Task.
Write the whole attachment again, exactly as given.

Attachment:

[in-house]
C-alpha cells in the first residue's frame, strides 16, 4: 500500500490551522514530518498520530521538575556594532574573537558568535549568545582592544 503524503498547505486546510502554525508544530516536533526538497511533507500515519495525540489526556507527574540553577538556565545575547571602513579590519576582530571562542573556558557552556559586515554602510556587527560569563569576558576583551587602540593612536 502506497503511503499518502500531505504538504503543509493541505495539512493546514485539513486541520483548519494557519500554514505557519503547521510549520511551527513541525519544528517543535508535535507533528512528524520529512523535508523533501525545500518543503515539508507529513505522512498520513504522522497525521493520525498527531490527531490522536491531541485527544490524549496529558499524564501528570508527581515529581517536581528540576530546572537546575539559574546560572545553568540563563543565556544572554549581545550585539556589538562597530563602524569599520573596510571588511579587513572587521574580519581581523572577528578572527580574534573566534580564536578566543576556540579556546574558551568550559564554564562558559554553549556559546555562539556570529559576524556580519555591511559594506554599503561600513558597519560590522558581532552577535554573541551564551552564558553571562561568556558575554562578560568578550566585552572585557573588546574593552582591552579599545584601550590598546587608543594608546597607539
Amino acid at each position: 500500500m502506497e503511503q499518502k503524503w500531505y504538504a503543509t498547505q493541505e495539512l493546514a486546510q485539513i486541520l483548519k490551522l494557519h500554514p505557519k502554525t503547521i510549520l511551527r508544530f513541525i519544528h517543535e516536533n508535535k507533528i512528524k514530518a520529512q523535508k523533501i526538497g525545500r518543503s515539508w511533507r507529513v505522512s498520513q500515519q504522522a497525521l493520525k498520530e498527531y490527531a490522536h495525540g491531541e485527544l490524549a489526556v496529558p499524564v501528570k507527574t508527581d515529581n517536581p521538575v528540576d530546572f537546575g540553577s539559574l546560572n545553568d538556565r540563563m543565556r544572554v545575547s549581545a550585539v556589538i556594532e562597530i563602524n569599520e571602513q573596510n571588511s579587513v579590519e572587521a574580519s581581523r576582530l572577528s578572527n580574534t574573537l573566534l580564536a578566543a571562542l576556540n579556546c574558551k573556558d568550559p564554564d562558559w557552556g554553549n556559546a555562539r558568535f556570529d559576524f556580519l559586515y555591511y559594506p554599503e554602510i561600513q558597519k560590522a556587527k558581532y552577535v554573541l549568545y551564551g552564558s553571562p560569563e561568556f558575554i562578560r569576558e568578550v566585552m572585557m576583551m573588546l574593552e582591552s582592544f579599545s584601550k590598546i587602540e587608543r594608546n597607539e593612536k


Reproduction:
[in-house]
C-alpha cells in the first residue's frame, strides 16, 4: 500500500490551522514530518498520530521538575556594532574573537558568535549568545582592544 503524503498547505486546510502554525508544530516536533526538497511533507500515519495525540489526556507527574540553577538556565545575547571602513579590519576582530571562542573556558557552556559586515554602510556587527560569563569576558576583551587602540593612536 502506497503511503499518502500531505504538504503543509493541505495539512493546514485539513486541520483548519494557519500554514505557519503547521510549520511551527513541525519544528517543535508535535507533528512528524520529512523535508523533501525545500518543503515539508507529513505522512498520513504522522497525521493520525498527531490527531490522536491531541485527544490524549496529558499524564501528570508527581515529581517536581528540576530546572537546575539559574546560572545553568540563563543565556544572554549581545550585539556589538562597530563602524569599520573596510571588511579587513572587521574580519581581523572577528578572527580574534573566534580564536578566543576556540579556546574558551568550559564554564562558559554553549556559546555562539556570529559576524556580519555591511559594506554599503561600513558597519560590522558581532552577535554573541551564551552564558553571562561568556558575554562578560568578550566585552572585557573588546574593552582591552579599545584601550590598546587608543594608546597607539
Amino acid at each position: 500500500m502506497e503511503q499518502k503524503w500531505y504538504a503543509t498547505q493541505e495539512l493546514a486546510q485539513i486541520l483548519k490551522l494557519h500554514p505557519k502554525t503547521i510549520l511551527r508544530f513541525i519544528h517543535e516536533n508535535k507533528i512528524k514530518a520529512q523535508k523533501i526538497g525545500r518543503s515539508w511533507r507529513v505522512s498520513q500515519q504522522a497525521l493520525k498520530e498527531y490527531a490522536h495525540g491531541e485527544l490524549a489526556v496529558p499524564v501528570k507527574t508527581d515529581n517536581p521538575v528540576d530546572f537546575g540553577s539559574l546560572n545553568d538556565r540563563m543565556r544572554v545575547s549581545a550585539v556589538i556594532e562597530i563602524n569599520e571602513q573596510n571588511s579587513v579590519e572587521a574580519s581581523r576582530l572577528s578572527n580574534t574573537l573566534l580564536a578566543a571562542l576556540n579556546c574558551k573556558d568550559p564554564d562558559w557552556g554553549n556559546a555562539r558568535f556570529d559576524f556580519l559586515y555591511y559594506p554599503e554602510i561600513q558597519k560590522a556587527k558581532y552577535v554573541l549568545y551564551g552564558s553571562p560569563e561568556f558575554i562578560r569576558e568578550v566585552m572585557m576583551m573588546l574593552e582591552s582592544f579599545s584601550k590598546i587602540e587608543r594608546n597607539e593612536k